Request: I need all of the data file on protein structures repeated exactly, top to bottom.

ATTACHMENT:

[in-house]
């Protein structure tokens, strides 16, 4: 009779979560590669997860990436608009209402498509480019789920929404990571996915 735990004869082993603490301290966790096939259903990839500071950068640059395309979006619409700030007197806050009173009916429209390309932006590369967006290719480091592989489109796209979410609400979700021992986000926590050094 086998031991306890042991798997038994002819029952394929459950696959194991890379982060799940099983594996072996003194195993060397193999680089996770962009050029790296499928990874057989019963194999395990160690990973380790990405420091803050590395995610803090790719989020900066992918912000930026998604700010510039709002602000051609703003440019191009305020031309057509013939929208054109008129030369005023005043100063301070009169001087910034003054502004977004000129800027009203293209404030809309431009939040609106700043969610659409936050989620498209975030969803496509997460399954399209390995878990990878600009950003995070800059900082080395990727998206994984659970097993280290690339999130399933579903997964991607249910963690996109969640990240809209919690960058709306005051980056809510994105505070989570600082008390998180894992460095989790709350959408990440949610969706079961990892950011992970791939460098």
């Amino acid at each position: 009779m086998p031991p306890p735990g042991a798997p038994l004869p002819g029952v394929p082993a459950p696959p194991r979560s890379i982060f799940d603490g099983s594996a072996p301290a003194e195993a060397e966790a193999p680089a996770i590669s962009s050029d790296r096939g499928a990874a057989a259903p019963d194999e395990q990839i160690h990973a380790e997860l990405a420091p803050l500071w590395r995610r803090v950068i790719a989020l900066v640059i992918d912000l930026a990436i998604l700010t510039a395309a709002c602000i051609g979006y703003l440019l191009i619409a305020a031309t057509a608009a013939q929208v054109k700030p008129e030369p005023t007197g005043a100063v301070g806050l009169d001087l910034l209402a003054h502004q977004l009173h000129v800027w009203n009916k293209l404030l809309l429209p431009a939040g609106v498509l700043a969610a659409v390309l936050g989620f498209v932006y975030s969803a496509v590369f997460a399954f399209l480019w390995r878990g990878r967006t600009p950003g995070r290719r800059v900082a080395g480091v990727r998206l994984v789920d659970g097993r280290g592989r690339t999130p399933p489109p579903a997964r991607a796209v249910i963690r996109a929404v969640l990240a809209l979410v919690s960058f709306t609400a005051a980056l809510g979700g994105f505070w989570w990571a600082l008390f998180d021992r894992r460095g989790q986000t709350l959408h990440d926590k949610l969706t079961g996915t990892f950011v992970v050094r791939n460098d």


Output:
[in-house]
């Protein structure tokens, strides 16, 4: 009779979560590669997860990436608009209402498509480019789920929404990571996915 735990004869082993603490301290966790096939259903990839500071950068640059395309979006619409700030007197806050009173009916429209390309932006590369967006290719480091592989489109796209979410609400979700021992986000926590050094 086998031991306890042991798997038994002819029952394929459950696959194991890379982060799940099983594996072996003194195993060397193999680089996770962009050029790296499928990874057989019963194999395990160690990973380790990405420091803050590395995610803090790719989020900066992918912000930026998604700010510039709002602000051609703003440019191009305020031309057509013939929208054109008129030369005023005043100063301070009169001087910034003054502004977004000129800027009203293209404030809309431009939040609106700043969610659409936050989620498209975030969803496509997460399954399209390995878990990878600009950003995070800059900082080395990727998206994984659970097993280290690339999130399933579903997964991607249910963690996109969640990240809209919690960058709306005051980056809510994105505070989570600082008390998180894992460095989790709350959408990440949610969706079961990892950011992970791939460098």
């Amino acid at each position: 009779m086998p031991p306890p735990g042991a798997p038994l004869p002819g029952v394929p082993a459950p696959p194991r979560s890379i982060f799940d603490g099983s594996a072996p301290a003194e195993a060397e966790a193999p680089a996770i590669s962009s050029d790296r096939g499928a990874a057989a259903p019963d194999e395990q990839i160690h990973a380790e997860l990405a420091p803050l500071w590395r995610r803090v950068i790719a989020l900066v640059i992918d912000l930026a990436i998604l700010t510039a395309a709002c602000i051609g979006y703003l440019l191009i619409a305020a031309t057509a608009a013939q929208v054109k700030p008129e030369p005023t007197g005043a100063v301070g806050l009169d001087l910034l209402a003054h502004q977004l009173h000129v800027w009203n009916k293209l404030l809309l429209p431009a939040g609106v498509l700043a969610a659409v390309l936050g989620f498209v932006y975030s969803a496509v590369f997460a399954f399209l480019w390995r878990g990878r967006t600009p950003g995070r290719r800059v900082a080395g480091v990727r998206l994984v789920d659970g097993r280290g592989r690339t999130p399933p489109p579903a997964r991607a796209v249910i963690r996109a929404v969640l990240a809209l979410v919690s960058f709306t609400a005051a980056l809510g979700g994105f505070w989570w990571a600082l008390f998180d021992r894992r460095g989790q986000t709350l959408h990440d926590k949610l969706t079961g996915t990892f950011v992970v050094r791939n460098d």